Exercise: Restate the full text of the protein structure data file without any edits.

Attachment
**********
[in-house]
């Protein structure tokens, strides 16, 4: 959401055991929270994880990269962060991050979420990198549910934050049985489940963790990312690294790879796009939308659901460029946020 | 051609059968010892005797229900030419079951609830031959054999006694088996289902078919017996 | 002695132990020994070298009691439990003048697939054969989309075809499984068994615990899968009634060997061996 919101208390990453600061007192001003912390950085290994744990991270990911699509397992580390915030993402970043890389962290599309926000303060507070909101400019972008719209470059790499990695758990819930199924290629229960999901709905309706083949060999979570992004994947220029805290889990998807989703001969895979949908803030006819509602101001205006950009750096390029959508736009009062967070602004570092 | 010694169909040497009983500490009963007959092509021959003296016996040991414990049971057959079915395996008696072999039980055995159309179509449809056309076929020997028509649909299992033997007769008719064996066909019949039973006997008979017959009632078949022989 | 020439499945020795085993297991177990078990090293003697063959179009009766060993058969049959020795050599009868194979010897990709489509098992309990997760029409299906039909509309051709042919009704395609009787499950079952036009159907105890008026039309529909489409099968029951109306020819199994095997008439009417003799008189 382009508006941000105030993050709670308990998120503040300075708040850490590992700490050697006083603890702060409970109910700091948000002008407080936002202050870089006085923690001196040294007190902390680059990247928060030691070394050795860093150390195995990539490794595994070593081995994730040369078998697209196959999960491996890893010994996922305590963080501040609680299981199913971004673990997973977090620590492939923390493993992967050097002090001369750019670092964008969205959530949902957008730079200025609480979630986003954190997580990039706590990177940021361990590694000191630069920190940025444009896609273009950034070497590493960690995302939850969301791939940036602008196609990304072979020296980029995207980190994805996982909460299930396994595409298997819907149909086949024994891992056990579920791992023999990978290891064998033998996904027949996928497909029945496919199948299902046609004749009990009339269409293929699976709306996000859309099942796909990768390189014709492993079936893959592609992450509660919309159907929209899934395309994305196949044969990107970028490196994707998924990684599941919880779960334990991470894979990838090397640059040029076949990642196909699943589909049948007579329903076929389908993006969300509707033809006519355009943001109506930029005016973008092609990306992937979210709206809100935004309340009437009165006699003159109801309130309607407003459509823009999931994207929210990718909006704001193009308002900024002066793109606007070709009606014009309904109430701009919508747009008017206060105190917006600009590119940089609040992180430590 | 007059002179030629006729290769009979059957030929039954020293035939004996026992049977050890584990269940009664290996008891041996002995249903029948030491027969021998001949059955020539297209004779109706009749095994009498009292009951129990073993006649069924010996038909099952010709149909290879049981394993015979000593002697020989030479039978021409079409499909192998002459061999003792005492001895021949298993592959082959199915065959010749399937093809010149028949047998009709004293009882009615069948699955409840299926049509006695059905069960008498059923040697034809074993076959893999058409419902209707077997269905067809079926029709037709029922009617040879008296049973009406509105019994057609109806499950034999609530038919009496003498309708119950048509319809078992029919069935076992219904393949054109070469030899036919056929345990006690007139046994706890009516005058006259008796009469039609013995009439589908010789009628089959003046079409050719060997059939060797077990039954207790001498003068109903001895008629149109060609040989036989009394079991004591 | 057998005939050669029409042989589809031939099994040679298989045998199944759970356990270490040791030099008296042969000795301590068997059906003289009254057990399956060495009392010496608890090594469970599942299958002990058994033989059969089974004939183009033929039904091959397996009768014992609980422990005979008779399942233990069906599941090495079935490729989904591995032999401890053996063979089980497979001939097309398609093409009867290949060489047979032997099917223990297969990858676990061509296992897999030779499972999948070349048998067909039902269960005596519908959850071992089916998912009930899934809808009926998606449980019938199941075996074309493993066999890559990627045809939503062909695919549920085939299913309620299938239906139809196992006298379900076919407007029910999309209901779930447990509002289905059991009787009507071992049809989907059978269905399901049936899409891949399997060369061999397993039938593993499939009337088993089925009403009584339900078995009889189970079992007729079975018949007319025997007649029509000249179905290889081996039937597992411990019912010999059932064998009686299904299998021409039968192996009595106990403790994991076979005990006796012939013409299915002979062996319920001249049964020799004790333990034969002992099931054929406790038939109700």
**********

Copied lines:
[in-house]
């Protein structure tokens, strides 16, 4: 959401055991929270994880990269962060991050979420990198549910934050049985489940963790990312690294790879796009939308659901460029946020 | 051609059968010892005797229900030419079951609830031959054999006694088996289902078919017996 | 002695132990020994070298009691439990003048697939054969989309075809499984068994615990899968009634060997061996 919101208390990453600061007192001003912390950085290994744990991270990911699509397992580390915030993402970043890389962290599309926000303060507070909101400019972008719209470059790499990695758990819930199924290629229960999901709905309706083949060999979570992004994947220029805290889990998807989703001969895979949908803030006819509602101001205006950009750096390029959508736009009062967070602004570092 | 010694169909040497009983500490009963007959092509021959003296016996040991414990049971057959079915395996008696072999039980055995159309179509449809056309076929020997028509649909299992033997007769008719064996066909019949039973006997008979017959009632078949022989 | 020439499945020795085993297991177990078990090293003697063959179009009766060993058969049959020795050599009868194979010897990709489509098992309990997760029409299906039909509309051709042919009704395609009787499950079952036009159907105890008026039309529909489409099968029951109306020819199994095997008439009417003799008189 382009508006941000105030993050709670308990998120503040300075708040850490590992700490050697006083603890702060409970109910700091948000002008407080936002202050870089006085923690001196040294007190902390680059990247928060030691070394050795860093150390195995990539490794595994070593081995994730040369078998697209196959999960491996890893010994996922305590963080501040609680299981199913971004673990997973977090620590492939923390493993992967050097002090001369750019670092964008969205959530949902957008730079200025609480979630986003954190997580990039706590990177940021361990590694000191630069920190940025444009896609273009950034070497590493960690995302939850969301791939940036602008196609990304072979020296980029995207980190994805996982909460299930396994595409298997819907149909086949024994891992056990579920791992023999990978290891064998033998996904027949996928497909029945496919199948299902046609004749009990009339269409293929699976709306996000859309099942796909990768390189014709492993079936893959592609992450509660919309159907929209899934395309994305196949044969990107970028490196994707998924990684599941919880779960334990991470894979990838090397640059040029076949990642196909699943589909049948007579329903076929389908993006969300509707033809006519355009943001109506930029005016973008092609990306992937979210709206809100935004309340009437009165006699003159109801309130309607407003459509823009999931994207929210990718909006704001193009308002900024002066793109606007070709009606014009309904109430701009919508747009008017206060105190917006600009590119940089609040992180430590 | 007059002179030629006729290769009979059957030929039954020293035939004996026992049977050890584990269940009664290996008891041996002995249903029948030491027969021998001949059955020539297209004779109706009749095994009498009292009951129990073993006649069924010996038909099952010709149909290879049981394993015979000593002697020989030479039978021409079409499909192998002459061999003792005492001895021949298993592959082959199915065959010749399937093809010149028949047998009709004293009882009615069948699955409840299926049509006695059905069960008498059923040697034809074993076959893999058409419902209707077997269905067809079926029709037709029922009617040879008296049973009406509105019994057609109806499950034999609530038919009496003498309708119950048509319809078992029919069935076992219904393949054109070469030899036919056929345990006690007139046994706890009516005058006259008796009469039609013995009439589908010789009628089959003046079409050719060997059939060797077990039954207790001498003068109903001895008629149109060609040989036989009394079991004591 | 057998005939050669029409042989589809031939099994040679298989045998199944759970356990270490040791030099008296042969000795301590068997059906003289009254057990399956060495009392010496608890090594469970599942299958002990058994033989059969089974004939183009033929039904091959397996009768014992609980422990005979008779399942233990069906599941090495079935490729989904591995032999401890053996063979089980497979001939097309398609093409009867290949060489047979032997099917223990297969990858676990061509296992897999030779499972999948070349048998067909039902269960005596519908959850071992089916998912009930899934809808009926998606449980019938199941075996074309493993066999890559990627045809939503062909695919549920085939299913309620299938239906139809196992006298379900076919407007029910999309209901779930447990509002289905059991009787009507071992049809989907059978269905399901049936899409891949399997060369061999397993039938593993499939009337088993089925009403009584339900078995009889189970079992007729079975018949007319025997007649029509000249179905290889081996039937597992411990019912010999059932064998009686299904299998021409039968192996009595106990403790994991076979005990006796012939013409299915002979062996319920001249049964020799004790333990034969002992099931054929406790038939109700």